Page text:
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'Incompetent' railway man but ace guitarist

After 20 years, James Hunter pleased 'People Gonna Talk'

By Todd Leopold

"It took me 20 years to become an overnight sensation," James Hunter chuckles of his newfound success.



(CNN) -- James Hunter may owe his career in music to railroads.

In 1979, when Hunter was a teenager, he got a job as a lock fitter -- an employee in charge of a Victorian-era safety feature found in signal boxes -- for the railroad in his native Colchester, England. He was terrible at it.

"I was the most recent hire and the most incompetent they ever had," he says in a phone interview from a tour stop in San Francisco, California. "I was a sight to behold."

He did the job for seven years -- though his work just as often involved digging holes, probably to get him away from the signal boxes, he chuckles.

Fortunately for Hunter, he had a talent for playing guitar, which he would indulge during his off-hours.

"I was doing it mostly for fun," he says. "It was never with the view of making a living at it."

In 1986, disenchanted with the railroad life, he put together a band to play clubs. Three years later he met Van Morrison, who eventually employed him for occasional concerts and studio work.

By 1996 he'd put out his first solo album, "Believe What I Say," which was followed by 2001's "Kick It Around." Earlier this year, Hunter released "People Gonna Talk" (GO Records/Rounder), which finally has people talking about him.

He's garnered appearances on "Late Night With Conan O'Brien" and "The Tonight Show" and was recently nominated for an Americana Music Association award in the "new/emerging artist" category.

Hunter, 43, laughs about the sudden attention.

"It took 20 years for me to become an overnight sensation," he says.

Blaming his brother

Hunter and "People Gonna Talk" have earned raves from publications ranging from The Wall Street Journal to Mojo magazine, praising Hunter's economical guitar work, early-'60s R&B groove and Sam Cooke-like vocals.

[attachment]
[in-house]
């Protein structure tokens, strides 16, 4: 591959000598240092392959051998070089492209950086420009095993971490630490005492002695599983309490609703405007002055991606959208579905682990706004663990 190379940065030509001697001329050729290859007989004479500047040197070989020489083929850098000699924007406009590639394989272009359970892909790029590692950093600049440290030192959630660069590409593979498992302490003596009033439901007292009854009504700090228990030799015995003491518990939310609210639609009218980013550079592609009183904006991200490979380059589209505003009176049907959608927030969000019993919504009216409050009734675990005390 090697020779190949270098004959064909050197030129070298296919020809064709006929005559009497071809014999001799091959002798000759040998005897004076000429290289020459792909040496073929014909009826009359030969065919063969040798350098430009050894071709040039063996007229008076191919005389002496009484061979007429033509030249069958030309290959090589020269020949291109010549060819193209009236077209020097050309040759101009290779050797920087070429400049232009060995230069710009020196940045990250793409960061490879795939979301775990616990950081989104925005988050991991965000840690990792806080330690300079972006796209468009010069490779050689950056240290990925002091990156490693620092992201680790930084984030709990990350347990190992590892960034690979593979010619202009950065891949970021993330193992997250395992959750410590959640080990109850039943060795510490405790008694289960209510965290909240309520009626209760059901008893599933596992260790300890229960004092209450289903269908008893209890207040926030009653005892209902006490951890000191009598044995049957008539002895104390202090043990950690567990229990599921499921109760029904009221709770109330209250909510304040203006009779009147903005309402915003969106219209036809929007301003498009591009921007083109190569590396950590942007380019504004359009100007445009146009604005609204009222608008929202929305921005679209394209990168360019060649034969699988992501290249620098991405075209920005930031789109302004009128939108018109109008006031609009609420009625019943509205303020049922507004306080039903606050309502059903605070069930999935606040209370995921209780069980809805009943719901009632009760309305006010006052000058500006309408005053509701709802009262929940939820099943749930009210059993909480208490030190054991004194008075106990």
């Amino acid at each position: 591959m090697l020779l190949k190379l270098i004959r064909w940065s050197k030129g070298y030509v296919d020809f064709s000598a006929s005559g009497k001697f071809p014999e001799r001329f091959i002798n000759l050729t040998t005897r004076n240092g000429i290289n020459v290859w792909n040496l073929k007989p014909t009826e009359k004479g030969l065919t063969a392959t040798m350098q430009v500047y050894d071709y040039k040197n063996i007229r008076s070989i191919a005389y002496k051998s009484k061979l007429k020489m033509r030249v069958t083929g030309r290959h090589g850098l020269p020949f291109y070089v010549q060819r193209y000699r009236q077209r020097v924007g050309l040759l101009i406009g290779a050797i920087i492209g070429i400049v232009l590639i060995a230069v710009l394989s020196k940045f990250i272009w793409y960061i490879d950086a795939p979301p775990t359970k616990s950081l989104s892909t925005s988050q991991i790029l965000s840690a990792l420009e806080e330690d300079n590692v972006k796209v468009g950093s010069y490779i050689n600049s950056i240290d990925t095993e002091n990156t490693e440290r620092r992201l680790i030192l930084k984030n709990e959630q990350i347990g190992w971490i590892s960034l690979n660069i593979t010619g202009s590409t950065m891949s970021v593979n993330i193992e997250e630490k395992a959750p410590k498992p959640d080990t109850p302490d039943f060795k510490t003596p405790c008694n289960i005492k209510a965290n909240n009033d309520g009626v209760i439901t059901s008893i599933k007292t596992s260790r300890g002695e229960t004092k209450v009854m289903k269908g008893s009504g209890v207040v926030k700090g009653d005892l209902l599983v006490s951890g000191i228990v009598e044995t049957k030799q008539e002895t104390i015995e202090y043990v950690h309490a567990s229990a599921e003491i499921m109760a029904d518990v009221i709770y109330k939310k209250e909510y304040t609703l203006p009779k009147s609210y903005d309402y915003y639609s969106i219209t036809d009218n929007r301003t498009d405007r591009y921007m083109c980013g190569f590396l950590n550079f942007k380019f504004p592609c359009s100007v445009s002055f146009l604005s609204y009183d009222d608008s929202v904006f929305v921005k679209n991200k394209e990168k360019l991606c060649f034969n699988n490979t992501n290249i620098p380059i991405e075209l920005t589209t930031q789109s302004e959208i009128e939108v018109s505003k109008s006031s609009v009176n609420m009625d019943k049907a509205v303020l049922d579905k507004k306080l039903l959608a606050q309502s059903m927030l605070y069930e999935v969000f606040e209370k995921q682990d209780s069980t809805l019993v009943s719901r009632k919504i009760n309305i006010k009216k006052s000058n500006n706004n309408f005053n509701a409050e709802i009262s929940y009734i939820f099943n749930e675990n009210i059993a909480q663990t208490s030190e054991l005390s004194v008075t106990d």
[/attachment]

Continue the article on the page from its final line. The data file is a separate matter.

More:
His old employer, Morrison, also has chimed in, saying, "James is one of the best voices, and best kept secrets, in British R&B and soul. Check him out."

Hunter and his band -- saxophonists Damian Hand and Lee Badau, bassist Jason Wilson and drummer Jonathan Lee -- recorded the album in the old-fashioned way, live in the studio, which Hunter believes gave the album an added spark.

"I do regret taking so long in getting around to it [recording live]," he says. "But some of the record companies didn't take [that style] too seriously." He says he understands why, observing that the studio is often a place for musicians to lose themselves and become perfectionists: "When you've got the leisure to put down one track at a time," he says, it's easy to do so.

Hunter came by his R&B influences early. He says the guitar was "me brother's fault -- when he was about 14, he bought one, so I got a friend to sell me his old one for two quid," he recalls in a just-blokes accent. Eventually, he had a "chance encounter with a Jackie Wilson record," and that was that.

"I did like the [Sex] Pistols and the Clash and all that," he says, "but for the most part I liked early black music from the period before it turned into soul music."

'I knew people would go for it'


Hunter's heroes include artists such as Lowman Paulingexternal link (the "5" Royales guitarist who wrote "Dedicated to the One I Love," James Brown's "Think" and Ray Charles' "Tell the Truth") and Arthur Alexanderexternal link (the R&B singer and songwriter best-known for writing "Anna" and "Soldier of Love," covered by the Beatles), not exactly household names nowadays.

Hunter acknowledges difficulty in finding an audience for his songs -- or having the audience find him.

"I think the main [difficulty] is getting people to hear it," he says.

But he was confident he would break through, and stuck to his style. "I knew people would go for it if they heard it," he says. "I've been told the party line, but when you do that [change to please others], the desperation and effort shows."

Hunter's touring the United States with Boz Scaggs, a jaunt that will run through August 20. He's enjoying the travel, hoping to visit the last remaining Royale, Jimmy Moore, and soak up the city scenes (which include Los Angeles, California; Las Vegas, Nevada; New York and Philadelphia, Pennsylvania).

It's all a long way from being an "incompetent" railway worker. In fact, Hunter says, about the hardest thing he does nowadays is write songs, an endeavor he compares to "pulling teeth."

"My songs tend to be verbose," he says, noting that it takes time to find the precise words for what he's trying to express. "But when I'm writing a song, I'm getting to know ... what I'm talking about."

Still, even that has its upside. Getting the lyrics right is important, but it's the groove that really matters.

"In real terms, all what you're really worried about [is the hook]," he says. "Nobody really cares what babalu-bam-boom means."

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